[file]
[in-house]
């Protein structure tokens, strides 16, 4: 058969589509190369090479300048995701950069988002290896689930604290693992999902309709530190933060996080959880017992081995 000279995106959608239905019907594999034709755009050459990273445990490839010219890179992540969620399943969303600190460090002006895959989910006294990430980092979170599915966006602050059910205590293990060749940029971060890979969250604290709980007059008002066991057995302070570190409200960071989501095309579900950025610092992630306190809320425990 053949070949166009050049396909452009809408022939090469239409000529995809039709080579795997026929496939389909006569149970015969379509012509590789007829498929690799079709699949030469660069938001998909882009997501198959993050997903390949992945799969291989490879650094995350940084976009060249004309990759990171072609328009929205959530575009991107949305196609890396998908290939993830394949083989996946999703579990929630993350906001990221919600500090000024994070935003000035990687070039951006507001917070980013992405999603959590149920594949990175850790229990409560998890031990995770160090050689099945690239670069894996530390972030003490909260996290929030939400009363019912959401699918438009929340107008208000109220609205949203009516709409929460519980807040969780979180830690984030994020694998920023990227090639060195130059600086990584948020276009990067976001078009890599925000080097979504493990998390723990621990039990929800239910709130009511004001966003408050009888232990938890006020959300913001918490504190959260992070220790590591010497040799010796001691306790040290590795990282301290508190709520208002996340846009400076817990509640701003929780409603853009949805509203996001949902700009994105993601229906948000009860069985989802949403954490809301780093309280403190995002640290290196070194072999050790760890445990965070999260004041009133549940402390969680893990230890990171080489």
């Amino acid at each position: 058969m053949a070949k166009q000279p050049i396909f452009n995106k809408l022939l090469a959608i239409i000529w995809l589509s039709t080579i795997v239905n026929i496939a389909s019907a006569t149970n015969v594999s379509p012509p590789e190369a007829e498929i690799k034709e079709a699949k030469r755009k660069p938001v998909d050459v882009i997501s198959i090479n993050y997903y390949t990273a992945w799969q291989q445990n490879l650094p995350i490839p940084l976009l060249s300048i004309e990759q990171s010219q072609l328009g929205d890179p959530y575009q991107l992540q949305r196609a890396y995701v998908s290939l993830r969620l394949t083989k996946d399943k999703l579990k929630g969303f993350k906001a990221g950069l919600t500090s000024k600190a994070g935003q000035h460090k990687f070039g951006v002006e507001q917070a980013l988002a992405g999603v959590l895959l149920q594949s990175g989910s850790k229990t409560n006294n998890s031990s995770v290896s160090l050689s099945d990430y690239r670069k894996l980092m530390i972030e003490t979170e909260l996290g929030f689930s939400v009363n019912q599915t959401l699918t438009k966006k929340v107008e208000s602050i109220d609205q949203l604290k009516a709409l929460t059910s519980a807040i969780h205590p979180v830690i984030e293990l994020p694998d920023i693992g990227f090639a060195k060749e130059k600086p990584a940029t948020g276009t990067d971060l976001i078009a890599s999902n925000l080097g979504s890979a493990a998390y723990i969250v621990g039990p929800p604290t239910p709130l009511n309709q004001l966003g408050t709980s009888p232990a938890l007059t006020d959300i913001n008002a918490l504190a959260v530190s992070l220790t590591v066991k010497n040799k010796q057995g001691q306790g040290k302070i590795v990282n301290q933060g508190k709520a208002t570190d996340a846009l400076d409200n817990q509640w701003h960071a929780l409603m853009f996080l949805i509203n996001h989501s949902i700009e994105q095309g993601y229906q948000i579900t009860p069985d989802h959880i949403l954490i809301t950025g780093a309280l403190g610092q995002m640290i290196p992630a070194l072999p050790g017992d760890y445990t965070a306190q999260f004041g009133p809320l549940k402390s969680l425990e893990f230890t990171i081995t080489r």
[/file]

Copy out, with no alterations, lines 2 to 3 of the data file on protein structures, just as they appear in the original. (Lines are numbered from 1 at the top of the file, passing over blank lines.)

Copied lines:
């Protein structure tokens, strides 16, 4: 058969589509190369090479300048995701950069988002290896689930604290693992999902309709530190933060996080959880017992081995 000279995106959608239905019907594999034709755009050459990273445990490839010219890179992540969620399943969303600190460090002006895959989910006294990430980092979170599915966006602050059910205590293990060749940029971060890979969250604290709980007059008002066991057995302070570190409200960071989501095309579900950025610092992630306190809320425990 053949070949166009050049396909452009809408022939090469239409000529995809039709080579795997026929496939389909006569149970015969379509012509590789007829498929690799079709699949030469660069938001998909882009997501198959993050997903390949992945799969291989490879650094995350940084976009060249004309990759990171072609328009929205959530575009991107949305196609890396998908290939993830394949083989996946999703579990929630993350906001990221919600500090000024994070935003000035990687070039951006507001917070980013992405999603959590149920594949990175850790229990409560998890031990995770160090050689099945690239670069894996530390972030003490909260996290929030939400009363019912959401699918438009929340107008208000109220609205949203009516709409929460519980807040969780979180830690984030994020694998920023990227090639060195130059600086990584948020276009990067976001078009890599925000080097979504493990998390723990621990039990929800239910709130009511004001966003408050009888232990938890006020959300913001918490504190959260992070220790590591010497040799010796001691306790040290590795990282301290508190709520208002996340846009400076817990509640701003929780409603853009949805509203996001949902700009994105993601229906948000009860069985989802949403954490809301780093309280403190995002640290290196070194072999050790760890445990965070999260004041009133549940402390969680893990230890990171080489």
């Amino acid at each position: 058969m053949a070949k166009q000279p050049i396909f452009n995106k809408l022939l090469a959608i239409i000529w995809l589509s039709t080579i795997v239905n026929i496939a389909s019907a006569t149970n015969v594999s379509p012509p590789e190369a007829e498929i690799k034709e079709a699949k030469r755009k660069p938001v998909d050459v882009i997501s198959i090479n993050y997903y390949t990273a992945w799969q291989q445990n490879l650094p995350i490839p940084l976009l060249s300048i004309e990759q990171s010219q072609l328009g929205d890179p959530y575009q991107l992540q949305r196609a890396y995701v998908s290939l993830r969620l394949t083989k996946d399943k999703l579990k929630g969303f993350k906001a990221g950069l919600t500090s000024k600190a994070g935003q000035h460090k990687f070039g951006v002006e507001q917070a980013l988002a992405g999603v959590l895959l149920q594949s990175g989910s850790k229990t409560n006294n998890s031990s995770v290896s160090l050689s099945d990430y690239r670069k894996l980092m530390i972030e003490t979170e909260l996290g929030f689930s939400v009363n019912q599915t959401l699918t438009k966006k929340v107008e208000s602050i109220d609205q949203l604290k009516a709409l929460t059910s519980a807040i969780h205590p979180v830690i984030e293990l994020p694998d920023i693992g990227f090639a060195k060749e130059k600086p990584a940029t948020g276009t990067d971060l976001i078009a890599s999902n925000l080097g979504s890979a493990a998390y723990i969250v621990g039990p929800p604290t239910p709130l009511n309709q004001l966003g408050t709980s009888p232990a938890l007059t006020d959300i913001n008002a918490l504190a959260v530190s992070l220790t590591v066991k010497n040799k010796q057995g001691q306790g040290k302070i590795v990282n301290q933060g508190k709520a208002t570190d996340a846009l400076d409200n817990q509640w701003h960071a929780l409603m853009f996080l949805i509203n996001h989501s949902i700009e994105q095309g993601y229906q948000i579900t009860p069985d989802h959880i949403l954490i809301t950025g780093a309280l403190g610092q995002m640290i290196p992630a070194l072999p050790g017992d760890y445990t965070a306190q999260f004041g009133p809320l549940k402390s969680l425990e893990f230890t990171i081995t080489r």